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Thursday, May 22, 2014

Paid to Quit

by Doug Wysockey-Johnson

If you were paid $5,000 to quit your job, would you?

You may have heard of the “Pay to Quit” program, innovated by Zappos and replicated by Amazon and others.  There are variations, but basically employees are given the financial incentive to leave the company if it no longer feels like the place they should be.  The underlying reason is pretty simple:  unhappy employees make for unsuccessful companies.  Whether it is Zappos, South West Airlines, or Amazon, organizational leaders are increasingly aware that if you treat your employees well--if they are engaged and connected to the mission--they will treat your customers well. 

Bill Taylor of Fast Company Magazine makes the good point that the most significant impact of these Pay to Quit programs is on those that choose to stay, not the small percentage that leave. He writes in an Harvard Business Review blog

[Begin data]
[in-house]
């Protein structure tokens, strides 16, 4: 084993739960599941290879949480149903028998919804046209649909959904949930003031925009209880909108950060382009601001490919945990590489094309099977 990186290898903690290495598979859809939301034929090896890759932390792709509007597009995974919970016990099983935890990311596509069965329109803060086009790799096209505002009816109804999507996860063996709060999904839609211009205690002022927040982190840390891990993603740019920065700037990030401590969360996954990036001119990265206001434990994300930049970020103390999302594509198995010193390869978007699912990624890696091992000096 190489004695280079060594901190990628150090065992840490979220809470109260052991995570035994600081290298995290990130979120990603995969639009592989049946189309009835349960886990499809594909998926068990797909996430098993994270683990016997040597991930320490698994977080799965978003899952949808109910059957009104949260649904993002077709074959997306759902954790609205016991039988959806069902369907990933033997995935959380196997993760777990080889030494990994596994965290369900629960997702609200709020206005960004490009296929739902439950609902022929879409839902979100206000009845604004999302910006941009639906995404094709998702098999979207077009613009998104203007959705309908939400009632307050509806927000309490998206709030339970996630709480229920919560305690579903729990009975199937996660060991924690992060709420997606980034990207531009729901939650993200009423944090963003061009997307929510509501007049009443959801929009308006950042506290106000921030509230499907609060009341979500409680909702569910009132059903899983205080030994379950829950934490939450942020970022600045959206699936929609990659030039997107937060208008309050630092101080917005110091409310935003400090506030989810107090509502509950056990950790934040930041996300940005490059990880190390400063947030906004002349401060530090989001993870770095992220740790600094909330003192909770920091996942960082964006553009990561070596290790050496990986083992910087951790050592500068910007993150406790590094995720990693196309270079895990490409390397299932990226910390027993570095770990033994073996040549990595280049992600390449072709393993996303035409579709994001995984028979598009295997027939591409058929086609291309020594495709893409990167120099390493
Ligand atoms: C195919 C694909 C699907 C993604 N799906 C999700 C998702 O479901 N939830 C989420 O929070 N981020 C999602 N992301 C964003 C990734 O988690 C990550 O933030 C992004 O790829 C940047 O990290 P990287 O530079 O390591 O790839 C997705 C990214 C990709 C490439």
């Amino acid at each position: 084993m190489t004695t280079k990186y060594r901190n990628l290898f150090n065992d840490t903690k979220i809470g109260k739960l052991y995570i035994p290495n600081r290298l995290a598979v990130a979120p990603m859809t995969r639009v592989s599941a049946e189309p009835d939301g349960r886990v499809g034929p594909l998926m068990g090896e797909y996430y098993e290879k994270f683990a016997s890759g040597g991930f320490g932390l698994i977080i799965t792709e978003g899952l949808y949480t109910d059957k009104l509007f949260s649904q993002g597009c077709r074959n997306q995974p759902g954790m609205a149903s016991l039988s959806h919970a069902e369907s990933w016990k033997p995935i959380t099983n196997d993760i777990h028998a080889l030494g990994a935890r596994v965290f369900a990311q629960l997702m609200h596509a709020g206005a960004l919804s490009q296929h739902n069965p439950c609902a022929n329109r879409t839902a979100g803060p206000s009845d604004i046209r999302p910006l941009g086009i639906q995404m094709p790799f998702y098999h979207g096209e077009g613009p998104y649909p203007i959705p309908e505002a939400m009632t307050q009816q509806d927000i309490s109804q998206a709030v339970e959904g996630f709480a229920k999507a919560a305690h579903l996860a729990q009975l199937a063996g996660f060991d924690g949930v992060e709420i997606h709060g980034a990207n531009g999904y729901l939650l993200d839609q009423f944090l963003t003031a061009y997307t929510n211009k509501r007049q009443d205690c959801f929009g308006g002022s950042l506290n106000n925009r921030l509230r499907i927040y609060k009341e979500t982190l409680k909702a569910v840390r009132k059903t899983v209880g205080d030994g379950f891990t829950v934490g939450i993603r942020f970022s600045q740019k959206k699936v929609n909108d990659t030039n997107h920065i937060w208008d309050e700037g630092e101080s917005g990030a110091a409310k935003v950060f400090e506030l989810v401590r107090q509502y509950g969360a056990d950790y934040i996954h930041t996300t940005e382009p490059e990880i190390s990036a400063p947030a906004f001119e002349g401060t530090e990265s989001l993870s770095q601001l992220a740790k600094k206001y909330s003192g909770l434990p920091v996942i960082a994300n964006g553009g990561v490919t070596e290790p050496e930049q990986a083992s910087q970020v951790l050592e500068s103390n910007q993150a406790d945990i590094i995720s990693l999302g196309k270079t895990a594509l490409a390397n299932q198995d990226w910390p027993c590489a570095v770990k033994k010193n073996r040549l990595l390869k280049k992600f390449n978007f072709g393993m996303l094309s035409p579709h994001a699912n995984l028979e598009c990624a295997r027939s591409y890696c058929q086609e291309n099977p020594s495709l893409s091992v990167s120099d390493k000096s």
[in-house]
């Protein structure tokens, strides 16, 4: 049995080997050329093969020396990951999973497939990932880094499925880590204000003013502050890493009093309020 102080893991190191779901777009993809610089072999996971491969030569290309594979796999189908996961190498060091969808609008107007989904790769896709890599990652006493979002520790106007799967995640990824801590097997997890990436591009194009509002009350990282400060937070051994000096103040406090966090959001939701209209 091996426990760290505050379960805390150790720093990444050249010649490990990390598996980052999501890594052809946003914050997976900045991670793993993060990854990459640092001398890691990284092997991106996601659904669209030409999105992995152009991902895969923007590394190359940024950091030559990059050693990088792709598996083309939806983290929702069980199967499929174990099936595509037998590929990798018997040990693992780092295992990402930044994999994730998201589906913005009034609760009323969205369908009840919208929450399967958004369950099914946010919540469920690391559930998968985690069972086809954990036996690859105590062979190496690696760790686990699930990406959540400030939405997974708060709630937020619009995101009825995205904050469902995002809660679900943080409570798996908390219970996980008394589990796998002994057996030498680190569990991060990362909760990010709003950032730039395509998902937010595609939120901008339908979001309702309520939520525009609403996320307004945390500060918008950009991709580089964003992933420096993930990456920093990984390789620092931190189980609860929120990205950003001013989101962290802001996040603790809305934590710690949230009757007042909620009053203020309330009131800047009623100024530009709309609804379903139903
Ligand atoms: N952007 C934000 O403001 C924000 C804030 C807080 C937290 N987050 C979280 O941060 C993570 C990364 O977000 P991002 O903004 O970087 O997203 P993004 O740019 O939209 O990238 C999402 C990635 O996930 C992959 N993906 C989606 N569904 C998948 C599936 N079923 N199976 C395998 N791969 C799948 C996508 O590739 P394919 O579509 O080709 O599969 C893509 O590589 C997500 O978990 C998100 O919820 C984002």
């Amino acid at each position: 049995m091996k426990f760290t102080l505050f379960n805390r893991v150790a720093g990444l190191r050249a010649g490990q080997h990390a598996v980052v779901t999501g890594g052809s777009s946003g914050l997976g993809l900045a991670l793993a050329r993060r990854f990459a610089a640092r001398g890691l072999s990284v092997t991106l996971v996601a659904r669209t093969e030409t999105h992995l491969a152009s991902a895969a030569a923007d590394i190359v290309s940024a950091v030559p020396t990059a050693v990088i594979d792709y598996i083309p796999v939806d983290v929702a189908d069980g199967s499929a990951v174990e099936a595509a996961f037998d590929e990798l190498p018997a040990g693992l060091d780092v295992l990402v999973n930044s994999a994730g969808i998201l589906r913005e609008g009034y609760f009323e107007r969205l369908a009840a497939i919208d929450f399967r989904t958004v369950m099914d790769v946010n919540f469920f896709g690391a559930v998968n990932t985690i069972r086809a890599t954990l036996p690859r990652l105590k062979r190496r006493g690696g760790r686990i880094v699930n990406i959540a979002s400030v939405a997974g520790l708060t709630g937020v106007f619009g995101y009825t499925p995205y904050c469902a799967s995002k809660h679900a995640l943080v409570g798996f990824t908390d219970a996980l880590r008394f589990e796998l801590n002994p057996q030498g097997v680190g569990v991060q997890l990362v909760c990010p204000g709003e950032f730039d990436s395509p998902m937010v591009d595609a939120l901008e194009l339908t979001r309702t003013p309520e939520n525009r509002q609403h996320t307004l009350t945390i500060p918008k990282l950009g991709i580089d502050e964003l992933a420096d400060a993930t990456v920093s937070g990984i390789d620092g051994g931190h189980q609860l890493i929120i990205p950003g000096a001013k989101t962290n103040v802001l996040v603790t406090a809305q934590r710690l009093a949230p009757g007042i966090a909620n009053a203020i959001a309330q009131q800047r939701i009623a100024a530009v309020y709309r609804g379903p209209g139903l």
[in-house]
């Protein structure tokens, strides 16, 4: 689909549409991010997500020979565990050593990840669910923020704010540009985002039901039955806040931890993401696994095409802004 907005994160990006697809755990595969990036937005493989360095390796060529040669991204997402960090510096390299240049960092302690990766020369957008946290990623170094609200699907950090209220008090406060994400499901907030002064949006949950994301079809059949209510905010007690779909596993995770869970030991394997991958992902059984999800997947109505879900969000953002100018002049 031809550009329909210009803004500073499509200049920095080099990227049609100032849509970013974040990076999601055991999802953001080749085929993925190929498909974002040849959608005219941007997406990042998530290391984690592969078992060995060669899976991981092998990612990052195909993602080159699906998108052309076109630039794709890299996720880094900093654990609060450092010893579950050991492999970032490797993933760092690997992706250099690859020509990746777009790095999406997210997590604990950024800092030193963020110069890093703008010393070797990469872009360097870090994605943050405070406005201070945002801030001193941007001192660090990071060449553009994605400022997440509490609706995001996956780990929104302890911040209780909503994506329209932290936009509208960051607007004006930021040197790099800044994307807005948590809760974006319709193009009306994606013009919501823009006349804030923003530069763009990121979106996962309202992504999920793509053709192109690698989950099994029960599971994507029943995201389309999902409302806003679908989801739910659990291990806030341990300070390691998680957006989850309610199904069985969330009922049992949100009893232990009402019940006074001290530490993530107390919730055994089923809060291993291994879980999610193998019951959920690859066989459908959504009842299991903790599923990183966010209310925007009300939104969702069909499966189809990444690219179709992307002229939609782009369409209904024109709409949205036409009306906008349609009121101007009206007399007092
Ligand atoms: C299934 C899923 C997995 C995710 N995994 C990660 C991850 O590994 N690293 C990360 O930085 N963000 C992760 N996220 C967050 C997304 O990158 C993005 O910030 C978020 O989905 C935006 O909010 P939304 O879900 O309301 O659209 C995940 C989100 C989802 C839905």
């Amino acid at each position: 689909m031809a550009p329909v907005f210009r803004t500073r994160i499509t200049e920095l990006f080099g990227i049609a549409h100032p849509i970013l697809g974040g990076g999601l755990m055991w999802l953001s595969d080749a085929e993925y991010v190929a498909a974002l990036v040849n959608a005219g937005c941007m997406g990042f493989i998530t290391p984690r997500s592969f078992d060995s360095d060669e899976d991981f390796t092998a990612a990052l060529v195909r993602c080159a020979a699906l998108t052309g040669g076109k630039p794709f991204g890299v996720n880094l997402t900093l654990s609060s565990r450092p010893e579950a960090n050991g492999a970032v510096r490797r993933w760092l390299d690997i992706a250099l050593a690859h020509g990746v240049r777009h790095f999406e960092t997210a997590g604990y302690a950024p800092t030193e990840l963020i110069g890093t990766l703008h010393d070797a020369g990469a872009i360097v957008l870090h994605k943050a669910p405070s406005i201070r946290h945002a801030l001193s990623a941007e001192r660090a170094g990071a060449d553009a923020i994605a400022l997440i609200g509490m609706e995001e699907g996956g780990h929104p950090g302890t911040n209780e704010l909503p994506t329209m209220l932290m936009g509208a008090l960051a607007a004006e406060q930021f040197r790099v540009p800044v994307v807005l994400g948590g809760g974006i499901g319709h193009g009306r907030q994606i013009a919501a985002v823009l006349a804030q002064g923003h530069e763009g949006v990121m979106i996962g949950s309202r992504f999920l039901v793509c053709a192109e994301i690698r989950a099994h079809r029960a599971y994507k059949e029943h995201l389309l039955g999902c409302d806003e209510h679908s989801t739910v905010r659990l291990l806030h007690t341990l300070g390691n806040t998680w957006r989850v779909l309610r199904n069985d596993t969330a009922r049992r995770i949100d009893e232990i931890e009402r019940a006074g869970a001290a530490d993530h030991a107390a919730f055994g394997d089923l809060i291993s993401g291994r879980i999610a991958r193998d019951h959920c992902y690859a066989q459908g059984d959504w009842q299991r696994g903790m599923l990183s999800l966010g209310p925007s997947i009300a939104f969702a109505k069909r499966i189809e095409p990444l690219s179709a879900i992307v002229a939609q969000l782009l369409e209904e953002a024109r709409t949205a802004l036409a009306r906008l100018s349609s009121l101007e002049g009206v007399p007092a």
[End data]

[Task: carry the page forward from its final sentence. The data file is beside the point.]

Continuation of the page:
Once a year at Amazon, front-line employees, whose jobs are anything but glamorous, get a chance to sit back, reflect, and choose whether to re-commit to the company and their colleagues. In a sense, Pay to Quit is an annual performance review of the company by its employees: Can I imagine not working in this department, with these people, for this company? It is they who are making the call, they who are choosing not to take the money and run — which creates a deeper sense of engagement and affiliation.

The church we attended when we lived in Washington DC did a version of the same thing.  There was no money involved, but “members” (those who committed to lead and serve in the church) were invited once a year to step back, reflect, and choose whether or not they wanted to re-commit to this role.  Most did, but some did not, for a whole variety of reasons. Sometimes people knew that their work was going to take more of their time in a given year, or perhaps an aging parent needed increased attention. 

Commitment, passion, energy—this is what we want to bring to our work and to other roles.  There are bad days at the office for any commitment we make.  But deep down we want our efforts to have meaning. We want to be fully engaged, and whole-heartedly in.

Whether or not there is money on the table, it is worth it now and then to reflect on whether or not our heart is in the things we do.  How else will we know what matters to us?

Tuesday, May 13, 2014